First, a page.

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too many rabbits - please help - Page 2

post #11 of 12

I hate to say this since you seem very against it but you may wish to send them to a person who will use them for food.

 

As you're finding out, not all rabbits are sweet little "pet" bunnies. Young rabbits can be monsters. They will start doing more than fighting, they will start competing for food soon. The big rabbits will push the littler ones to the brink of starvation if they can. If you feed them enough to keep that from happening, the big ones will become severely over weight and develop bad health problems.

 

Rabbits can start having more babies very young and you may start finding little brother/sister inbred litters showing up as early as 5.5 months old. They can get pregnant as early as 4 months. Breeding that young can cause some of the does to abort, die or not care for their litters. Often times, especially in crowded scenarios, the does will eat their own offspring. They will start fighting more, as they strive for dominance to protect their own litters and nesting sites. Some rabbits may get severely hurt. Rabbits kill each other, and you may very well come home some day to a rabbit missing a huge chunk of skin because it got into a fight. Then you will have to preform an emergency euthanasia. The ones that raise out their litters will be the most aggressive. The next generation may not be rehomeable at all. You may already have pregnant moms. Many vets won't even fix a rabbit until it is 6 months old. By that time their hormones are already in, all they want to do is breed and fight for their territory to attract mates.

 

I've been working with rabbits for over a decade now. I worked for a long time in the pet rabbit industry. I've owned pet rabbits. Now I raise them for food. I am a registered member of the American Rabbit Breeders Association. I'm involved in a breed development program. It takes a serious, dedicated, responsible breeder with proper facilities to raise ANY rabbits without the problems you describe.

 

If you send them to someone who uses them for food, I can guarantee you two things. One, they will be going to a good cause. Humans and animals need to eat. Many people seek rabbits to feed carnivorous pets such as snakes, dogs and cats. Two, they will be killed humanely. I process my own rabbits, I teach homesteading classes and without even using a bullet, it's the fastest animal processing I have ever seen. No matter how you do it, you can be inexperienced even, it's nearly instantaneous the time it takes the rabbit to go from calmly munching on grass to no longer able to feel. It's possibly the easiest animal to process humanely in the entire world. And it really is that fast, it takes a literal 2-3 seconds.

 

If you're intent on trying to rehome them, for now you can lower your bills by seeking out bulk rabbit feed. Feed stores sell 25 and 50lb bags or rabbit feed. Purina is a good brand and their Fiber3 is especially suited for pet rabbits and smaller breeds. Pen Pal is OK, and Mana Pro is good too. Surprisingly, Wal-Mart's house brand is a shockingly decent feed (from a guaranteed analysis standpoint) for an extremely low price. These bags are anywhere from $15-$25 for 50lbs, which could drastically lower your feed bills. You can switch from a high-fat high-calcium hay like alfalfa (actually not very healthy for rabbits) and go to a more fiber rich and cheaper hay like timothy or orchardgrass. It would be better for their health anyhow. And rabbits are easy to entertain with upturned cardboard boxed with a hole cut in the side, paper towel tubes with feed inside, chunks of fruit woods or roses tossed in whole (leaves and all), smaller boxes filled with hay, and tunnels made out of concrete or carpet tubing. Have multiple spots, on separate walls for feeding and watering so rabbits can move away from each other. Pretty much all brown cardboard is safe for making any rabbit toys and tunnels. Giving them a space where they can't see their whole environment reduces stress and fighting. All of these are things I do for my own professional rabbitry to keep my rabbits humanely without expense.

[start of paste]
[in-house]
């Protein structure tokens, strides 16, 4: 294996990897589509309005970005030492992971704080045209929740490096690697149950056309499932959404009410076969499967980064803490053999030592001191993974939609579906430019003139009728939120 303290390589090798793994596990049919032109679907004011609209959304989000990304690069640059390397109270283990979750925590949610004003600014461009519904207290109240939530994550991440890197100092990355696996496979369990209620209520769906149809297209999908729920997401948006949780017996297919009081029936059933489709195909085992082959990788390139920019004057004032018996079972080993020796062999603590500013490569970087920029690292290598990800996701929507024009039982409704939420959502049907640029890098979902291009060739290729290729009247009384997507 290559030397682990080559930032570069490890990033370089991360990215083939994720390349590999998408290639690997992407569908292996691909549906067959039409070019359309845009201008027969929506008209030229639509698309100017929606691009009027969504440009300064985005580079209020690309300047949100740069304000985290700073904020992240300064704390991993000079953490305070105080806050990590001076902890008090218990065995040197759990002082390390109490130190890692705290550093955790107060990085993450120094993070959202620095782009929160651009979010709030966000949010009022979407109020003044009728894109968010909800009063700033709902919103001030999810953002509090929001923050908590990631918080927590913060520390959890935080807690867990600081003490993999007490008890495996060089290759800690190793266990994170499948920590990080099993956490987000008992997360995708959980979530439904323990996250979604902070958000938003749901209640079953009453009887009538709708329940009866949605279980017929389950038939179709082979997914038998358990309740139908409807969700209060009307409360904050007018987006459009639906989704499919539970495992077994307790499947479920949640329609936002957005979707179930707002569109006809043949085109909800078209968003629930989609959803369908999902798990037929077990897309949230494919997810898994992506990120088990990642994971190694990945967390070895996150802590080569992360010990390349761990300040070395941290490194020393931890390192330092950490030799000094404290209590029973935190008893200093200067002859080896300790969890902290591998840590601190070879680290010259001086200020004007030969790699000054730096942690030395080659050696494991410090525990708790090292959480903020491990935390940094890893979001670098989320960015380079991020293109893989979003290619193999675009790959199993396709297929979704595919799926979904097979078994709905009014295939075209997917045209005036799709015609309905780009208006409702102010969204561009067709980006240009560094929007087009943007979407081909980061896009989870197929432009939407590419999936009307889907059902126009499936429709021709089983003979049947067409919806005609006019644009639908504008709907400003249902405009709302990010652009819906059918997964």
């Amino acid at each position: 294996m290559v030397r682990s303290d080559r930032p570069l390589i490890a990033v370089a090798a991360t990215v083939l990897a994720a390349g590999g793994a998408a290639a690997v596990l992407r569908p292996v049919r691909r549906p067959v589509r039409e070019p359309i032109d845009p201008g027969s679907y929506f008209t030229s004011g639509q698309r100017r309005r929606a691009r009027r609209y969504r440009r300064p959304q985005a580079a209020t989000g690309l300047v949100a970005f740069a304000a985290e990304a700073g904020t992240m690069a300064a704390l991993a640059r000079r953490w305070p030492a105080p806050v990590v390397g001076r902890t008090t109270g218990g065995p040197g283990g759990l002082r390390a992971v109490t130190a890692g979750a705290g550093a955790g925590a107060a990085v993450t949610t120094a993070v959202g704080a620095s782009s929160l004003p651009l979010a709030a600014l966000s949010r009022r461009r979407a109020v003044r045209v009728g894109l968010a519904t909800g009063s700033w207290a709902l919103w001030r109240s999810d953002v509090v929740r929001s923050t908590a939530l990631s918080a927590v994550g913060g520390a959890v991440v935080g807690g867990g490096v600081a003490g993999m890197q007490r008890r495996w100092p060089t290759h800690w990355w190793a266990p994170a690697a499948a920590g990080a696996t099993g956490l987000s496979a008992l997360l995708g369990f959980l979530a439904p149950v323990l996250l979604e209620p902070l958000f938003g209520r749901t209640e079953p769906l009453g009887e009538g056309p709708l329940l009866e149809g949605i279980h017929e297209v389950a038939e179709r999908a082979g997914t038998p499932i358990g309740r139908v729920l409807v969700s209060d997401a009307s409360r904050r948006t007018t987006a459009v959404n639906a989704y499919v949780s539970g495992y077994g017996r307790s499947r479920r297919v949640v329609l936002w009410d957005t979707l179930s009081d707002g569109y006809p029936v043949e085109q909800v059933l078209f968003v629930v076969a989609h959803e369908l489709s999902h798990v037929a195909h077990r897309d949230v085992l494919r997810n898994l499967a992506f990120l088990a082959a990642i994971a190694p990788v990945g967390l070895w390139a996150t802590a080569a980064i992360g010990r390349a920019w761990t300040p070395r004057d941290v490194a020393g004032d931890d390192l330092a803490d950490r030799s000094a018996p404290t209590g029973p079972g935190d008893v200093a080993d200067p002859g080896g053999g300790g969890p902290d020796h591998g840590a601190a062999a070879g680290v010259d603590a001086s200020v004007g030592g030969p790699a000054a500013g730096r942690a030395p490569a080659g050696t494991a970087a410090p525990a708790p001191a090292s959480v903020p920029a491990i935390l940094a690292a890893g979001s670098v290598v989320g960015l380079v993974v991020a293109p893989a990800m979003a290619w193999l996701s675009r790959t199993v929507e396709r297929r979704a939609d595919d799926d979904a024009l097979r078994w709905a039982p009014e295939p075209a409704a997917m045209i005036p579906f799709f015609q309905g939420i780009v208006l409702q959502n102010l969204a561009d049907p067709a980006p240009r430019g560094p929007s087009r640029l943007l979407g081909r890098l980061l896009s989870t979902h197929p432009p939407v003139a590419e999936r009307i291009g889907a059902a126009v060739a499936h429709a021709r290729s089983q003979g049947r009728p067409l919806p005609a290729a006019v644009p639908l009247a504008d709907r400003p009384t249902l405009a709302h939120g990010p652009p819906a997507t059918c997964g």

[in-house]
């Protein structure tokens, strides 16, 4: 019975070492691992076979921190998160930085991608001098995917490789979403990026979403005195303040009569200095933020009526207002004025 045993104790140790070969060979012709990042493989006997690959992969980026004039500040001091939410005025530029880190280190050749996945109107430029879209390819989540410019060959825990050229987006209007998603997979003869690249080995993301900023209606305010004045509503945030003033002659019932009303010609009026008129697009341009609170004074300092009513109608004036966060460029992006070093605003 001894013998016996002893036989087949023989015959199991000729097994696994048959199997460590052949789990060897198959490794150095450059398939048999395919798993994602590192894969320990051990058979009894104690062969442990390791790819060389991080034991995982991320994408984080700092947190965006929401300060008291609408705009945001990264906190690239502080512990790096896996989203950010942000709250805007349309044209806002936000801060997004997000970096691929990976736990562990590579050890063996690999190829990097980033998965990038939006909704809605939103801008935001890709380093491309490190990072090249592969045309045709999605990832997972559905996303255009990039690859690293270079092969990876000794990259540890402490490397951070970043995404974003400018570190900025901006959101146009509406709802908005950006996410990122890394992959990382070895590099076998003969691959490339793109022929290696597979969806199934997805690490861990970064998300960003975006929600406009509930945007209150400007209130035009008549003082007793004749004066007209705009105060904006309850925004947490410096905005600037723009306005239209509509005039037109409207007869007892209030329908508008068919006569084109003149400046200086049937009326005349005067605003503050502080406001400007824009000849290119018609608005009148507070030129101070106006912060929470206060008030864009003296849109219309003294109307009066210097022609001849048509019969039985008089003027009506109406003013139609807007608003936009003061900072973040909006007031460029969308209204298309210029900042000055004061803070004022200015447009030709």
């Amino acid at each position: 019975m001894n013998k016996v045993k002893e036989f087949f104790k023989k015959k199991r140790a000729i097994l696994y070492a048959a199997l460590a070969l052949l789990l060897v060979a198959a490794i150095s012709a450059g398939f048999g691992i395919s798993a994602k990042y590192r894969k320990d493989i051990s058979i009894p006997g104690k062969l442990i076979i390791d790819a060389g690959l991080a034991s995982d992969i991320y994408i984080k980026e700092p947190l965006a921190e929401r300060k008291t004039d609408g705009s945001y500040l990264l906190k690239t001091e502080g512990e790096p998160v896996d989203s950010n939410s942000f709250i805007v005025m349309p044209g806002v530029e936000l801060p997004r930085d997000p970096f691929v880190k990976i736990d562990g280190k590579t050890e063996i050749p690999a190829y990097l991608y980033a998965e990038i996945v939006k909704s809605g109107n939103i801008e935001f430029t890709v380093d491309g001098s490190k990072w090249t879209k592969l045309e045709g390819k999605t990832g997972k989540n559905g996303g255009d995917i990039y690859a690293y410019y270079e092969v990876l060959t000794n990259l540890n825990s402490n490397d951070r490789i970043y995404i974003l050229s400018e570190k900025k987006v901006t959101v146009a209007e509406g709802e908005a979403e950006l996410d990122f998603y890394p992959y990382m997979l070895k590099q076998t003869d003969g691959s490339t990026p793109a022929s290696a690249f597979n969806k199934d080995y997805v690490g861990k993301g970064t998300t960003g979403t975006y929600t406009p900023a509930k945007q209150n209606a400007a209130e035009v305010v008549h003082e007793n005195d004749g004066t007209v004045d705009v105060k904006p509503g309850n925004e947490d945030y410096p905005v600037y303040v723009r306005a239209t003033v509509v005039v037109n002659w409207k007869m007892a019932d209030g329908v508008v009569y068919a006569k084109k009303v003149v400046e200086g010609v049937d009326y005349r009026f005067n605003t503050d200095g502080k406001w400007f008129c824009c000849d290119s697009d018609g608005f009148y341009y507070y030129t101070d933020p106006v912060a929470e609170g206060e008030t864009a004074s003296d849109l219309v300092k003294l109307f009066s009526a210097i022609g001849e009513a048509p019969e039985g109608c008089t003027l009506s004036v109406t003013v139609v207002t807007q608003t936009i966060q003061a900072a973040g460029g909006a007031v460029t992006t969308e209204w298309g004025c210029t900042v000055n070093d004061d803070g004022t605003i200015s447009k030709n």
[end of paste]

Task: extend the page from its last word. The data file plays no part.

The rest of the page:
I would take them for that purpose myself, but I am far away from you.

 

It's also illegal to ship rabbits through anything but a rabbit transportation service with a certified and insured company in a van. No shipping company or post company will take them.

 

Good luck!


Edited by ChocolateMouse - 11/10/15 at 10:15am

One robust Easter Egger flock, the occasional meat birds, two killer dogs, a garden, and more rabbits than you can shake a stick at!

Follow the adventures at quateracrehome.wordpress.com!

Reply

One robust Easter Egger flock, the occasional meat birds, two killer dogs, a garden, and more rabbits than you can shake a stick at!

Follow the adventures at quateracrehome.wordpress.com!

Reply
post #12 of 12
Just take them roam auction they will be bought someone might want a pet p
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